Beefy Boxes and Bandwidth Generously Provided by pair Networks
Clear questions and runnable code
get the best and fastest answer

Re: CGI Uploading (repost)

by tune (Curate)
on Apr 17, 2003 at 04:03 UTC ( #251124=note: print w/replies, xml ) Need Help??

in reply to CGI Uploading (repost)

You must be a newbie with search engines, learn to use them they are quite fantastic!

Here is what I have found for you:

Open it in your browser, and search for the "upload" word. Now you must succeed.


Replies are listed 'Best First'.
Re: Re: CGI Uploading (repost)
by Anonymous Monk on Apr 17, 2003 at 05:49 UTC
    That documentation is nearly identical to all the other's, that's what I've come to notice about perl. All documenations are the same so if you don't understand one you're in a lot of trouble.

    One of the things I don't get is where $filehandle comes from.

    while (<$filename>) { print; }
    Is that a built in variable or does it automatically assign itself from the upload field or do I need to assign it or what? It doesn't cover that anywhere. I guess this was the main part I couldn't understand.

      It can be tricky to see the right information when it is all new to you... It actually does explain where $filename comes from on that page, and in the perldocs.

      $filename = $query->param('uploaded_file');

      Where 'uploaded_file' is the name of the form parameter that you put in your HTML file. Right around the same place where the above code appears, it also says the following:

      The filename returned is also a file handle. You can read the contents of the file using standard Perl file reading calls:

      What this means is that the $filename that is returned in the above code actually contains 2 different things. When you look at $filename as a scalar, you will get a string containing the name of the file that was uploaded. However, if you try to use the $filename as a file handle, then you can read from it and get the contents of the file. There is some perl 'magic' going on here that you should not worry about right now, but should look into later when you are more familiar with Perl (You can read the perldata manpage and search for the section on TypeGlobs and Filehandles for more info on what is happening here).

      So, to get back to your question, to get a file upload to work, you need to do something like the following:

      # Get the name of the file and an # open file handle to the file contents $filename = $query->param('uploaded_file'); # Read a text file and print it out while ($line = <$filename>) { print $line; }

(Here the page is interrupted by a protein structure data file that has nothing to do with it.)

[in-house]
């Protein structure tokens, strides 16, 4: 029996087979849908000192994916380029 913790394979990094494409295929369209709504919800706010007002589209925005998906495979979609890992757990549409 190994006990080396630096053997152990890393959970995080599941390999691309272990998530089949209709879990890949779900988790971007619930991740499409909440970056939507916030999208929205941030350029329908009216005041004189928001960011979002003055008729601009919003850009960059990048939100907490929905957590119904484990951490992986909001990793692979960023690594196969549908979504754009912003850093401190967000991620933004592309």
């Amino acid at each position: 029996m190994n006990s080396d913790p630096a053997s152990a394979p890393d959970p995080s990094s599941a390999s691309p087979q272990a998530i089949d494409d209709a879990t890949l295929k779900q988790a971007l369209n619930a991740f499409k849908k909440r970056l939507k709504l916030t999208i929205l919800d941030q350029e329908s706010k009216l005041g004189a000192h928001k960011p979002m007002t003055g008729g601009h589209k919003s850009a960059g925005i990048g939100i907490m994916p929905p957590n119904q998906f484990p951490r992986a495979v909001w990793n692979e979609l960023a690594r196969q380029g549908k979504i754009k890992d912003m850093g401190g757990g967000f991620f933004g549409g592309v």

Or if the uploaded file is a binary file like an GIF or JPEG:

      # Get the name of the file and an # open file handle to the file contents $filename = $query->param('uploaded_file'); # Copy a binary file to somewhere safe open (OUTFILE,">>/usr/local/web/users/feedback"); while ($bytesread=read($filename,$buffer,1024)) { print OUTFILE $buffer; } close $filename;

      The way the file upload actually works is that the web server receives the file and stores it in a temporary place. The module opens up this file for reading and gives you the open filehandle. You have to use this filehandle to read the contents of the file, and then do something with it. Usually this just means creating a new file and writing the contents to it.

      Again, this is straight out of the documentation, but I am just trying to point you in the right direction. Feel free to ask more question if you get stuck, but the best way to learn is just to try a bunch of things and see what happens.

      Good Luck

      Update: I forgot about the 'upload' method that chromatic mentions above, so definately look at that as well.

        That's what I thought it was, can you tell me what's wrong with my code below then? I get an error on my open (OUTFILE.. and I receive a software error.
        #!/usr/bin/perl -w use warnings; use CGI qw/:standard/; use CGI::Carp 'fatalsToBrowser'; use POSIX; print header, start_html('upload form'); print start_form(), table( Tr( td("File: "), td(filefield(-name=>'upload', -size=>50, -maxlength=>80), ), ), Tr( td(), td(submit('button','submit'), ) ) ), end_form(), hr; if (param()) { my $filename = param('upload'); while (<$filename>) { print; } open (OUTFILE,">>/home/myname/public_html/upload") || die $!; while ($bytesread=read($filename,$buffer,1024)) { print OUTFILE $buffer; print "the thing is open"; } close $filename; print "The file should be uploaded if everything went right, which it +probably didn't.\n"; }

      $filename comes from just a few lines earlier in the documentation. Of course, a few lines later, the docs suggest this code instead:

      use CGI; my $query = CGI->new(); my $fh = $query->upload('uploaded_file'); while (<$fh>) { print; }

      Assuming you've created a form that posts to the script correctly, uses the POST method, uses multipart/form-data encoding, and contains a file upload field named uploaded_file, this will work for you.

        Ok, with your example... $fh is actually the name of the file it's going to be saved as on the server, right? So doing a while (<$fh>) it's opening up a blank file then saving the contents stored in the buffer? Sorry, I just don't understand how the uploading actually works. I always imagined it upload the file directly from their system, but it looks like that's not the case.

        Other question..Can I set $fh to $fh = param('uploaded_file') or would that be something different?

Log In?

What's my password?
Create A New User
Domain Nodelet?
Node Status?
node history
Node Type: note [id://251124]
and the web crawler heard nothing...

How do I use this? | Other CB clients
Other Users?
Others about the Monastery: (5)
As of 2022-01-24 18:22 GMT
Find Nodes?
    Voting Booth?
    In 2022, my preferred method to securely store passwords is:

    Results (64 votes). Check out past polls.